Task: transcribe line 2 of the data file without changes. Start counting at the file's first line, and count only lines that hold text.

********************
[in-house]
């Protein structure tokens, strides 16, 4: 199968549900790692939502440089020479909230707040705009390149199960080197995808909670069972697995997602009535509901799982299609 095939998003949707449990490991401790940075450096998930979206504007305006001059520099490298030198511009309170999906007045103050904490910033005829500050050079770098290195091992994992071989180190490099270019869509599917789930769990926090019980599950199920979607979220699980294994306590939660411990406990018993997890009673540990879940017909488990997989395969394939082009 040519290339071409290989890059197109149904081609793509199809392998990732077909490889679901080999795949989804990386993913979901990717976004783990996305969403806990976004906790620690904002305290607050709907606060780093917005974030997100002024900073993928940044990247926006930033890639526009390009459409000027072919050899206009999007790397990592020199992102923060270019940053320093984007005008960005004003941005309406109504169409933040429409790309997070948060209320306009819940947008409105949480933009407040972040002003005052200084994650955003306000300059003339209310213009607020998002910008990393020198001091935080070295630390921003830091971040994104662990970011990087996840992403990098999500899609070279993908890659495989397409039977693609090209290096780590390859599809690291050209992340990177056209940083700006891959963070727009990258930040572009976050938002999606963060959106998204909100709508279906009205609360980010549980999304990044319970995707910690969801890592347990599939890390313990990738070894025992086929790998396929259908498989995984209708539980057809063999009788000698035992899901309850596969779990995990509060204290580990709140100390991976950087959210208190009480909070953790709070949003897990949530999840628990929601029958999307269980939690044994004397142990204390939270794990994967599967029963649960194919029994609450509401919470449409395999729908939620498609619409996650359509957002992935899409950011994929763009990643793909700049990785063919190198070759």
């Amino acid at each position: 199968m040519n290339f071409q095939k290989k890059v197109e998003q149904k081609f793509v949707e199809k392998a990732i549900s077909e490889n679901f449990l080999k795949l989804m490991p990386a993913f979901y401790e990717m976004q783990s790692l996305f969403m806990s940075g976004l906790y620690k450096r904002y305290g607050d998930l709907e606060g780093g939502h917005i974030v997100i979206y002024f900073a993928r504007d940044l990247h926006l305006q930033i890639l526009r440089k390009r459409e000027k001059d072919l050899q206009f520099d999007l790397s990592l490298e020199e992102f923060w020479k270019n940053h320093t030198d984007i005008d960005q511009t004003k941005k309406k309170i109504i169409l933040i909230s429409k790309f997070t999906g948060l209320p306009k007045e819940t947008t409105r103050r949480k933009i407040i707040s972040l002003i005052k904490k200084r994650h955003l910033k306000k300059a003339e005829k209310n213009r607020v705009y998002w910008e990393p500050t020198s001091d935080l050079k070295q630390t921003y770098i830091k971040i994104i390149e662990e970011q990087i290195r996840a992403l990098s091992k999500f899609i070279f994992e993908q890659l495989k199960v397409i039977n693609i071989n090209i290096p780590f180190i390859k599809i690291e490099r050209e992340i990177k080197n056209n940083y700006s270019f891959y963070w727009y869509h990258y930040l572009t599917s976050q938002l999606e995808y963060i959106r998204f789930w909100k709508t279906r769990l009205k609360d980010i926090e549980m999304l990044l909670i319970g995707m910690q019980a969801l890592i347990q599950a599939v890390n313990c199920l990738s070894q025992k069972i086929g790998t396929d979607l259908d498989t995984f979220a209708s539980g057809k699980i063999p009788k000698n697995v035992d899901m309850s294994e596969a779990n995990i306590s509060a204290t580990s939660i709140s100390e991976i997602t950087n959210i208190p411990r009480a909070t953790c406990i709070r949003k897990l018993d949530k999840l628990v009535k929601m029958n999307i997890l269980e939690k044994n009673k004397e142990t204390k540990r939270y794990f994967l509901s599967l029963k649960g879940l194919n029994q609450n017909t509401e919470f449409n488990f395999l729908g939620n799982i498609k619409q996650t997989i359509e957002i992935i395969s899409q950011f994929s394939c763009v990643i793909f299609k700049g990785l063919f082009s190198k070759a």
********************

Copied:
């Protein structure tokens, strides 16, 4: 199968549900790692939502440089020479909230707040705009390149199960080197995808909670069972697995997602009535509901799982299609 095939998003949707449990490991401790940075450096998930979206504007305006001059520099490298030198511009309170999906007045103050904490910033005829500050050079770098290195091992994992071989180190490099270019869509599917789930769990926090019980599950199920979607979220699980294994306590939660411990406990018993997890009673540990879940017909488990997989395969394939082009 040519290339071409290989890059197109149904081609793509199809392998990732077909490889679901080999795949989804990386993913979901990717976004783990996305969403806990976004906790620690904002305290607050709907606060780093917005974030997100002024900073993928940044990247926006930033890639526009390009459409000027072919050899206009999007790397990592020199992102923060270019940053320093984007005008960005004003941005309406109504169409933040429409790309997070948060209320306009819940947008409105949480933009407040972040002003005052200084994650955003306000300059003339209310213009607020998002910008990393020198001091935080070295630390921003830091971040994104662990970011990087996840992403990098999500899609070279993908890659495989397409039977693609090209290096780590390859599809690291050209992340990177056209940083700006891959963070727009990258930040572009976050938002999606963060959106998204909100709508279906009205609360980010549980999304990044319970995707910690969801890592347990599939890390313990990738070894025992086929790998396929259908498989995984209708539980057809063999009788000698035992899901309850596969779990995990509060204290580990709140100390991976950087959210208190009480909070953790709070949003897990949530999840628990929601029958999307269980939690044994004397142990204390939270794990994967599967029963649960194919029994609450509401919470449409395999729908939620498609619409996650359509957002992935899409950011994929763009990643793909700049990785063919190198070759």